Southern Sudan's government has drawn up plans to bring back 1.5 million displaced southerners from Sudan's north in time to vote in a January independence referendum.
The government's proposals, seen this week by reporters, are titled "Coming Home to Choose." They outline arrangements to bring the returnees home on trains, buses and boats traveling up the Nile River.
Reports vary on the budget for the program, but range upwards of $25 million.
Southern Sudan's government says it is worried there could be problems for southerners living in the north, both during and after the referendum, scheduled for January 9.
But aid agencies say they fear a sudden influx of people could be too great a burden for the impoverished region, which is still struggling to recover from Sudan's 21-year north-south civil war.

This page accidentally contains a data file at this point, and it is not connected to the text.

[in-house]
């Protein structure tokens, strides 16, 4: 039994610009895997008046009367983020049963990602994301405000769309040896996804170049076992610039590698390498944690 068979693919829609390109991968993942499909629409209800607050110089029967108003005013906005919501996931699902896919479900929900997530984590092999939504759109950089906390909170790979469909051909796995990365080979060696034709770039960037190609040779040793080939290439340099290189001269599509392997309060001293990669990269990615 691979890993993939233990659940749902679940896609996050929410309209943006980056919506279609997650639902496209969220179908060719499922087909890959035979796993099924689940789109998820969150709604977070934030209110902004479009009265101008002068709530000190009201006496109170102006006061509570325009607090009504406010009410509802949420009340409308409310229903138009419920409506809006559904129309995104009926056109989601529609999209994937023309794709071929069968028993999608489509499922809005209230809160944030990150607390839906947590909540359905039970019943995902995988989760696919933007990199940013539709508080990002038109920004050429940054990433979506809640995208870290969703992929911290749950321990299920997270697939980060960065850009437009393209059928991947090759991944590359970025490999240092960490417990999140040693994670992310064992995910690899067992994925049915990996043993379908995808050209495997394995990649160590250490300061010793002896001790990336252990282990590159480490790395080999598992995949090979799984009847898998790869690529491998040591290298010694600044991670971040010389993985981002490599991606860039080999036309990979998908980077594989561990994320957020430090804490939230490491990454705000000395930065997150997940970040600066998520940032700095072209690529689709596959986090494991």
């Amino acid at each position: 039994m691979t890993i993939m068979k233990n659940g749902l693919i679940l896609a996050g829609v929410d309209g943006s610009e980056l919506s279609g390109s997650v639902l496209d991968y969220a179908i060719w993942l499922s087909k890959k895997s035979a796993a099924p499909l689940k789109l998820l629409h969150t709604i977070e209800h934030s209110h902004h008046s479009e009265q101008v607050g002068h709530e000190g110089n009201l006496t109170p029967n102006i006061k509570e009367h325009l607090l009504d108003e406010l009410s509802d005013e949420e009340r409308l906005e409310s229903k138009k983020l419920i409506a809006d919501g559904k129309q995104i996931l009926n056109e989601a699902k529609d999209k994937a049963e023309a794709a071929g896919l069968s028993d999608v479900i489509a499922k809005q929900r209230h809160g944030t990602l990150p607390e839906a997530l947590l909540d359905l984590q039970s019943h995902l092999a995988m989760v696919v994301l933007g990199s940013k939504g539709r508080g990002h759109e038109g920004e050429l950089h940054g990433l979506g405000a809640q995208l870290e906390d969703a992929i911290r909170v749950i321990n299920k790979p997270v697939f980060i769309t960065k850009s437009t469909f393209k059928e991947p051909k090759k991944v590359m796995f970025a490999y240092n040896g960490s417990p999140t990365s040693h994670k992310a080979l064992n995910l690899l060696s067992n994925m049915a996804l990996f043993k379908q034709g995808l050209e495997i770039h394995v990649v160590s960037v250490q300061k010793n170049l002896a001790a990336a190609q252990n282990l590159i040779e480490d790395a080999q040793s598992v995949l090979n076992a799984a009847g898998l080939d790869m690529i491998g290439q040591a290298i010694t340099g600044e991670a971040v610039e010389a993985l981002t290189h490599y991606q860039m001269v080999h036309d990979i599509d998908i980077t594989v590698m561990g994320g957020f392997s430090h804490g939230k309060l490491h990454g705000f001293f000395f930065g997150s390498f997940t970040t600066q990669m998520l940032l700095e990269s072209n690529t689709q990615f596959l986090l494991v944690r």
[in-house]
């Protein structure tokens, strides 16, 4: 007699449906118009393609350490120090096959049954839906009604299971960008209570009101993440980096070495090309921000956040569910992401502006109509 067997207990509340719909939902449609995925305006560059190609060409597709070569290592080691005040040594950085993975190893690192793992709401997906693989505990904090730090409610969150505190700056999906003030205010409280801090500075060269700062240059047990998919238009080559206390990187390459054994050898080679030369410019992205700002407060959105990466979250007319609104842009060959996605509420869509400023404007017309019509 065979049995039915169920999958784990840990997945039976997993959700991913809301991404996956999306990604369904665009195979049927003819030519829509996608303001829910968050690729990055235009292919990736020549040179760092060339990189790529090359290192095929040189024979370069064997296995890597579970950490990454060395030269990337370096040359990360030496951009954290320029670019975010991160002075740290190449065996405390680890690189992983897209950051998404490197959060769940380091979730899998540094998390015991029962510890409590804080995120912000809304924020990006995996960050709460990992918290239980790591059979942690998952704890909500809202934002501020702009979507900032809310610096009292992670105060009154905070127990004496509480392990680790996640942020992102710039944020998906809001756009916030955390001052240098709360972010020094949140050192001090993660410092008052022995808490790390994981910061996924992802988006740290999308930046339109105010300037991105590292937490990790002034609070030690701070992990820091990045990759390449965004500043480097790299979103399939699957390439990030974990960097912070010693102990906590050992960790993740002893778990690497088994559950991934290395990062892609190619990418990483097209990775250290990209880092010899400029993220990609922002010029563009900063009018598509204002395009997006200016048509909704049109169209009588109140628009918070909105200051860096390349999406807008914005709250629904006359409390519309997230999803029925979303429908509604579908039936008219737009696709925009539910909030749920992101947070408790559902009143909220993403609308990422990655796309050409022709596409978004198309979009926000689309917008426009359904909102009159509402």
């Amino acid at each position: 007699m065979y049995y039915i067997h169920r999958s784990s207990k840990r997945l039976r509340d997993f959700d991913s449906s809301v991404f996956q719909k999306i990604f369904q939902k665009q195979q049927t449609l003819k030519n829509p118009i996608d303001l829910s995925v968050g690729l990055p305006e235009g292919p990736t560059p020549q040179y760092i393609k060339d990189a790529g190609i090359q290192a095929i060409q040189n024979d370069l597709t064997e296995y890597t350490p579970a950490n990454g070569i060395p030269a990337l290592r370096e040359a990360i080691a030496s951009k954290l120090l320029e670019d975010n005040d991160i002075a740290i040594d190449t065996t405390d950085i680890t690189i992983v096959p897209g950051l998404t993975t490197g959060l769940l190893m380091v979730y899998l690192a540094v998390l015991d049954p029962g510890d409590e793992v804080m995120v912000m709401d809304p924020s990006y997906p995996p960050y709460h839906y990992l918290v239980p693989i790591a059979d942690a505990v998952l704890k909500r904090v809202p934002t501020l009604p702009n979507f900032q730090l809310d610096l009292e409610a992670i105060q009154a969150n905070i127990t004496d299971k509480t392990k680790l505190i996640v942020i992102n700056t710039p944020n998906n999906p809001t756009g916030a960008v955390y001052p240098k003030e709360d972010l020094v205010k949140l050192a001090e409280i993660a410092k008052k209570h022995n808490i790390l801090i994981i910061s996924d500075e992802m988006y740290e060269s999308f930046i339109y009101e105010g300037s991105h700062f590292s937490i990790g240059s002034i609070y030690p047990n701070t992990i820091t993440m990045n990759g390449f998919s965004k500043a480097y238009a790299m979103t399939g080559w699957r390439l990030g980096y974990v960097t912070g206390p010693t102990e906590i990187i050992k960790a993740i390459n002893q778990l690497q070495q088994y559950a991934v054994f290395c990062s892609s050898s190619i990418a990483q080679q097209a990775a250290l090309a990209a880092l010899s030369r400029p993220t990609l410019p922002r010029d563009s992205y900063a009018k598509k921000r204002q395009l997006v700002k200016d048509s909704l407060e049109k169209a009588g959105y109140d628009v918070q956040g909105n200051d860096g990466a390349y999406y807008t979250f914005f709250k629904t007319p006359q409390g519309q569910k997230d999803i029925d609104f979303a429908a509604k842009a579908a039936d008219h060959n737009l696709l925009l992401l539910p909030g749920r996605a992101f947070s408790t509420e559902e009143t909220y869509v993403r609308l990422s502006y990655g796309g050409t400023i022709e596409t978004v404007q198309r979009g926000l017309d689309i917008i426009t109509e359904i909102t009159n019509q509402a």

The vote is a key part of the 2005 peace agreement that ended the war and gave southern Sudan partial autonomy.
The south is widely expected to choose to secede and become an independent nation. Tensions with the north have been rising as the vote approaches.
Southern leaders accuse the north of stirring up deadly tribal violence in the region. The sides have also not resolved a long-running border dispute.
Much of Sudan's oil wealth is believed to lie along the border. The oil-rich Abyei region holds a separate referendum January 9 on whether to be part of the north or the south.
Some information for this report was provided by Reuters.